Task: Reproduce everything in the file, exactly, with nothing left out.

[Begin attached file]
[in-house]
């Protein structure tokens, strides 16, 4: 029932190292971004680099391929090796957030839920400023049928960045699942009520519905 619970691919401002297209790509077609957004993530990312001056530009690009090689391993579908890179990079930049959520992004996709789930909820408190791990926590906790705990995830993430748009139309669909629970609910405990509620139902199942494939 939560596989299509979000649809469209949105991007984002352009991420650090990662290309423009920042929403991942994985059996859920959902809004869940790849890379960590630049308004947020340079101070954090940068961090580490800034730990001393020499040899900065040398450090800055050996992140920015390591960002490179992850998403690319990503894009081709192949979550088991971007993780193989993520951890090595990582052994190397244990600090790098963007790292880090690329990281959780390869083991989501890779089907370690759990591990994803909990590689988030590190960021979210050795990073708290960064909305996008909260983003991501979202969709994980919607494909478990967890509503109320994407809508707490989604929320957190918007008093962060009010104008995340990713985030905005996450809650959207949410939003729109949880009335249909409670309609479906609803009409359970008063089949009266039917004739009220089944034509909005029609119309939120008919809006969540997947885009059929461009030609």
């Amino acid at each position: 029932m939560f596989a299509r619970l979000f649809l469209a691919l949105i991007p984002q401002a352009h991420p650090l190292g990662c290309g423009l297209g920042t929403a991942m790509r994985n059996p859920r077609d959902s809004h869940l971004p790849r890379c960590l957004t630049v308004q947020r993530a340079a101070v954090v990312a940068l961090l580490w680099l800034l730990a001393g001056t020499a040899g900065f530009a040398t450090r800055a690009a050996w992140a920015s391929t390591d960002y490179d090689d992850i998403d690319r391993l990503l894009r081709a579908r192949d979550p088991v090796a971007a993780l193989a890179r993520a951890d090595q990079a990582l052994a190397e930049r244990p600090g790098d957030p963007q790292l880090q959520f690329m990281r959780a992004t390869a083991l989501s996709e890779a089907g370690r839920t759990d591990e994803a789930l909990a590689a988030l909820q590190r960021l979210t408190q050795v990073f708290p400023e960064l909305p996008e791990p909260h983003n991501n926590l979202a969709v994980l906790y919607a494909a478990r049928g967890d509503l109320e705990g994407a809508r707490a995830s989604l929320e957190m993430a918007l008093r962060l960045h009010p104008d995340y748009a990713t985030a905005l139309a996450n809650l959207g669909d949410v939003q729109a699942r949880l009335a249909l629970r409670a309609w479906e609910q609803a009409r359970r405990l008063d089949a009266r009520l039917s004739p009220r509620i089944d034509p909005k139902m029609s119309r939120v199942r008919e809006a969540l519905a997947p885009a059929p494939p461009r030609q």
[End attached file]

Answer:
[in-house]
């Protein structure tokens, strides 16, 4: 029932190292971004680099391929090796957030839920400023049928960045699942009520519905 619970691919401002297209790509077609957004993530990312001056530009690009090689391993579908890179990079930049959520992004996709789930909820408190791990926590906790705990995830993430748009139309669909629970609910405990509620139902199942494939 939560596989299509979000649809469209949105991007984002352009991420650090990662290309423009920042929403991942994985059996859920959902809004869940790849890379960590630049308004947020340079101070954090940068961090580490800034730990001393020499040899900065040398450090800055050996992140920015390591960002490179992850998403690319990503894009081709192949979550088991971007993780193989993520951890090595990582052994190397244990600090790098963007790292880090690329990281959780390869083991989501890779089907370690759990591990994803909990590689988030590190960021979210050795990073708290960064909305996008909260983003991501979202969709994980919607494909478990967890509503109320994407809508707490989604929320957190918007008093962060009010104008995340990713985030905005996450809650959207949410939003729109949880009335249909409670309609479906609803009409359970008063089949009266039917004739009220089944034509909005029609119309939120008919809006969540997947885009059929461009030609």
């Amino acid at each position: 029932m939560f596989a299509r619970l979000f649809l469209a691919l949105i991007p984002q401002a352009h991420p650090l190292g990662c290309g423009l297209g920042t929403a991942m790509r994985n059996p859920r077609d959902s809004h869940l971004p790849r890379c960590l957004t630049v308004q947020r993530a340079a101070v954090v990312a940068l961090l580490w680099l800034l730990a001393g001056t020499a040899g900065f530009a040398t450090r800055a690009a050996w992140a920015s391929t390591d960002y490179d090689d992850i998403d690319r391993l990503l894009r081709a579908r192949d979550p088991v090796a971007a993780l193989a890179r993520a951890d090595q990079a990582l052994a190397e930049r244990p600090g790098d957030p963007q790292l880090q959520f690329m990281r959780a992004t390869a083991l989501s996709e890779a089907g370690r839920t759990d591990e994803a789930l909990a590689a988030l909820q590190r960021l979210t408190q050795v990073f708290p400023e960064l909305p996008e791990p909260h983003n991501n926590l979202a969709v994980l906790y919607a494909a478990r049928g967890d509503l109320e705990g994407a809508r707490a995830s989604l929320e957190m993430a918007l008093r962060l960045h009010p104008d995340y748009a990713t985030a905005l139309a996450n809650l959207g669909d949410v939003q729109a699942r949880l009335a249909l629970r409670a309609w479906e609910q609803a009409r359970r405990l008063d089949a009266r009520l039917s004739p009220r509620i089944d034509p909005k139902m029609s119309r939120v199942r008919e809006a969540l519905a997947p885009a059929p494939p461009r030609q």